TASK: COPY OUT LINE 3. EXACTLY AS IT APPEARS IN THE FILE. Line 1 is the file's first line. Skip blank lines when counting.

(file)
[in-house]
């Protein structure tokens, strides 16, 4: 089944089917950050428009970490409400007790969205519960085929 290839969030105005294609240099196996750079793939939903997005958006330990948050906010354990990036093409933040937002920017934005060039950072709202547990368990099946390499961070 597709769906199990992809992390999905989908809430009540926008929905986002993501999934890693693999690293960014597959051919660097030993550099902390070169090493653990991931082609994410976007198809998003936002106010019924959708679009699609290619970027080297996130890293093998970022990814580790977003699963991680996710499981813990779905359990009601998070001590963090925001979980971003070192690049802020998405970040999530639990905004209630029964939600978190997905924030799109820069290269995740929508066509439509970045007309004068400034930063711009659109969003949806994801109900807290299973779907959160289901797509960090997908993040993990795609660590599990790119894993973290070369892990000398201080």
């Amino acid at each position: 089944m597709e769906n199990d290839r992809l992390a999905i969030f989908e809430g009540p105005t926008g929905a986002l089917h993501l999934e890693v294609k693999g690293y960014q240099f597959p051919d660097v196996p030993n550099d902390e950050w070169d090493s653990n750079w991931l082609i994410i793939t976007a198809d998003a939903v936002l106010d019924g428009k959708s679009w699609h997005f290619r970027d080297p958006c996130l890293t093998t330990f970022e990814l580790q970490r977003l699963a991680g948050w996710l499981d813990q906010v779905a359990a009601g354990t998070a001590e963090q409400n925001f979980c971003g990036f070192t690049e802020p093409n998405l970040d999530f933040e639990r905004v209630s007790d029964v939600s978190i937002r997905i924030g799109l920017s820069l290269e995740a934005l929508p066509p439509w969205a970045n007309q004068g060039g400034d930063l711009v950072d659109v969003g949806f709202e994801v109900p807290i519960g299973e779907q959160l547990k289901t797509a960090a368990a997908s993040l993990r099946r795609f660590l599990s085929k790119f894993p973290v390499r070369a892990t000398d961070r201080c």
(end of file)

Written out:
């Amino acid at each position: 089944m597709e769906n199990d290839r992809l992390a999905i969030f989908e809430g009540p105005t926008g929905a986002l089917h993501l999934e890693v294609k693999g690293y960014q240099f597959p051919d660097v196996p030993n550099d902390e950050w070169d090493s653990n750079w991931l082609i994410i793939t976007a198809d998003a939903v936002l106010d019924g428009k959708s679009w699609h997005f290619r970027d080297p958006c996130l890293t093998t330990f970022e990814l580790q970490r977003l699963a991680g948050w996710l499981d813990q906010v779905a359990a009601g354990t998070a001590e963090q409400n925001f979980c971003g990036f070192t690049e802020p093409n998405l970040d999530f933040e639990r905004v209630s007790d029964v939600s978190i937002r997905i924030g799109l920017s820069l290269e995740a934005l929508p066509p439509w969205a970045n007309q004068g060039g400034d930063l711009v950072d659109v969003g949806f709202e994801v109900p807290i519960g299973e779907q959160l547990k289901t797509a960090a368990a997908s993040l993990r099946r795609f660590l599990s085929k790119f894993p973290v390499r070369a892990t000398d961070r201080c």